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By Gulnara Akhundova

Head of Department for Global Response


Specialising in Eurasia politics, Azerbaijan, Belarus, Central Asia, Georgia, Russia and Turkey. International human rights law, Council of Europe & UN Human Rights Council

Something we should never take for granted

Self-censorship, threats, attacks and smear campaigns make life tough for journalists in post-Soviet states where press freedom is under constant pressure. Their predicament underlines the acute importance of never taking basic rights and freedoms for granted.


On a recent Friday evening I had an interesting chat with a stranger in one of the so-called “brown” bars in Copenhagen — one of the those rare places where you can still smoke. He turned out to be a member of the Danish Union of Journalists, one of the founding organisations of International Mediasupport.
As a union member he pays a monthly fee, he said. It was both touching and enlightening to hear that part of his motivation, was that he knows some of this money goes to support courageous journalists in faced with some of the most difficult and dangerous countries far from Denmark.
The Safety Fund of the Danish Union of Journalists, which IMS administers, has been instrumental in many different ways: from helping journalists fight defamation lawsuits – which in many authoritarian countries can land you in jail – to ensuring the survival of journalists living as dissidents, in hiding, or otherwise running from regimes who want to punish them for what they have to say.
Police officers restrain a protester on the streets of Baku, Azerbaijan. Photo: IRFS

Police officers restrain a protester on the streets of Baku, Azerbaijan. Photo: IRFS
For my new friend, it was important that his monthly membership fee makes a huge difference to people in countries he has never visited. For those who live in more open societies it can sometimes be difficult to appreciate when free speech is at risk — or that it can be threatened to begin with. Amazingly, this guy – not actually a journalist himself but a communications person – fully appreciated the price that many must pay for exercising their right to press freedom.
We spent an hour talking politics and discussing negative trends affecting press freedom around the world. But it was only later that I realised I hadn’t told him the stories from my own country, Azerbaijan, or from the rest of the post-Soviet states, the region I work on for IMS.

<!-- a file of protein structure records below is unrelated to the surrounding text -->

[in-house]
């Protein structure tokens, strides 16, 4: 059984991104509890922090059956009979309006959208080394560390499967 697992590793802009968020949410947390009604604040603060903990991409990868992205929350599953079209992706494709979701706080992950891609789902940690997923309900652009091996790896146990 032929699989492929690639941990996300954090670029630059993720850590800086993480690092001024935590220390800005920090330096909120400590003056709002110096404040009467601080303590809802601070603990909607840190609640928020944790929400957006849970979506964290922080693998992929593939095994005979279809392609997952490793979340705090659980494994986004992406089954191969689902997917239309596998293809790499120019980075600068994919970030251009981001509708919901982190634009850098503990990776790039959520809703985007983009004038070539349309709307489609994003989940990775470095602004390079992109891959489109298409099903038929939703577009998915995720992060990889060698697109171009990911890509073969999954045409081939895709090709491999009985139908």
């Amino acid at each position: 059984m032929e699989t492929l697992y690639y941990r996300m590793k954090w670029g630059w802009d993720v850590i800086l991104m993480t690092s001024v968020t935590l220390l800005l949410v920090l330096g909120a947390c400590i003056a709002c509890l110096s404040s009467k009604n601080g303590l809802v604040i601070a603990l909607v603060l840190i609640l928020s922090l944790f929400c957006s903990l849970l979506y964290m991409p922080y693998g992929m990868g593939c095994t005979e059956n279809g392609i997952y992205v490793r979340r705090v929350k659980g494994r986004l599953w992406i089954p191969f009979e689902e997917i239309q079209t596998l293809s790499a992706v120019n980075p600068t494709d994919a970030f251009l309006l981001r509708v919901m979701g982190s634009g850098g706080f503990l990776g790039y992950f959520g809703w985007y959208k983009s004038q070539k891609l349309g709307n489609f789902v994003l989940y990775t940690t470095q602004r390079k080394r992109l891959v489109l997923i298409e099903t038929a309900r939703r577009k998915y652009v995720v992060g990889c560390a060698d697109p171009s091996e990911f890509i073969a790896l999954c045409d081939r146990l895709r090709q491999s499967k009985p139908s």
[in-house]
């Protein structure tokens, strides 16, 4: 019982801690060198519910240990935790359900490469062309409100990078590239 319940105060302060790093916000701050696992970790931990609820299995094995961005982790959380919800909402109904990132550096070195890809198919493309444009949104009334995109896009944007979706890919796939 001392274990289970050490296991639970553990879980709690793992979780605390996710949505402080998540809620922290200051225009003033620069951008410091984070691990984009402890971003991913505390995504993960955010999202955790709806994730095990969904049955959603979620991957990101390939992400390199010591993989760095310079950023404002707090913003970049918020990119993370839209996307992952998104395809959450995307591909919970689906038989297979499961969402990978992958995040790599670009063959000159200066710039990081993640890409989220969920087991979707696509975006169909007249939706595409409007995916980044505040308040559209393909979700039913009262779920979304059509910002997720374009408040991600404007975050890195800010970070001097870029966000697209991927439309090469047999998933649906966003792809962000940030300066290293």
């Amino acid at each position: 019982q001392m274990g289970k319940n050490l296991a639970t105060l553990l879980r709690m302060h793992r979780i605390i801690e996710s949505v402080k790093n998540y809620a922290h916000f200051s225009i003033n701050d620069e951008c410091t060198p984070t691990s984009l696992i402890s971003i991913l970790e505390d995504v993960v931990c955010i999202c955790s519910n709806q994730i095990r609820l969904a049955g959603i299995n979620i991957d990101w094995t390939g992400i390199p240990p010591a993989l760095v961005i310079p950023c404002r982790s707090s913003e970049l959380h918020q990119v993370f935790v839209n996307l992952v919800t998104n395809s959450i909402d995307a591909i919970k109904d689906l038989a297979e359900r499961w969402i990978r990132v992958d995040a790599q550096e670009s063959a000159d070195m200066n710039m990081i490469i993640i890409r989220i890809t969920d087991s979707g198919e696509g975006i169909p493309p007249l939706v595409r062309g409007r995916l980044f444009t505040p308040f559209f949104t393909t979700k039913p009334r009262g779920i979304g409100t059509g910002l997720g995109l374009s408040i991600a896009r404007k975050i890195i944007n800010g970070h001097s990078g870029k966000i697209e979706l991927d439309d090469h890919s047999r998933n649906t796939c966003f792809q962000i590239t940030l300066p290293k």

I could have told him about Khadija Ismayilova, an award-winning investigative journalist who has been languishing behind bars on charges of tax evasion, illegal entrepreneurship, and abuse of power. Charges that ring absurd considering Khadija’s only crime has been to publish hard-hitting investigative journalism exposing corruption and nepotism in the ruling elite. Published by the Organized Crime and Corruption Reporting Project, her story revealed that Azerbaijanis lost more than USD 600 million in a seemingly pointless business project that made no sense except when put in context of a murky offshore connection to President Ilham Aliyev.
“Black money helps governments keep their nations enslaved,” she wrote from behind bars, after having published the story. “This investigation, along with others, is the reason for my arrest. More investigations of this kind are needed.”
Ismayilova’s colleagues in Azerbaijan – journalists, bloggers and activists – have been harassed, jailed, beaten, killed, and forced into hiding or exile, a widely publicized tendency documented by the Sport for Rights campaign.
The Azerbaijani authorities are not alone in their attempts at silencing independent journalists. An hour’s flight from the country’s capital Baku and you are in Turkmenistan, where journalist Saparmamed Nepeskuliev was imprisoned for reporting on issues of social relevance. He was first detained on dubious narcotics charges in July 2015, held incommunicado for two months, and then sentenced to three years in prison.
In January this year, the UN Working Group on Arbitrary Detention (WGAD) found the deprivation of Nepeskuliev’s liberty to be arbitrary. Whether the Turkmen government will comply with the UN’s calls for his release remains to be seen.
Not far away, another regime also seems increasingly prepared to disregard international human rights standards. In Russia, Vladimir Putin has signed a law into effect allowing the Constitutional Court of Russia to decide whether or not to comply with judgments made by international human rights courts.
Just two months after Putin put his signature on the law, Azerbaijan’s parliament started pondering a similar move. For those observing these developments it comes as no surprise, as several post-Soviet regimes have displayed an increasing readiness to borrow tricks from Kremlin to silence critical voices.
Our main conclusion from our Friday evening brown bar session was that press freedom should not be taken for granted. Self-censorship, threats, smear campaigns, and a lack of solidarity make life tough for journalists in countries where press freedom is far from guaranteed. By providing assistance to journalists in distress in countries affected by war, conflict or political transition, the Danish Union of Journalists’ Safety Fund, represents that much-needed solidarity among journalists.
To me, what is far more important than statements on rights violations or even financial support is that on a Friday night you can, by chance, end up chatting with a stranger about the threats and risks your colleagues face in some of the most difficult contexts on the planet. It is through these kinds of encounters that you realise that the person next to you actually does care, and that for him or her, press freedom is not to ever be taken for granted.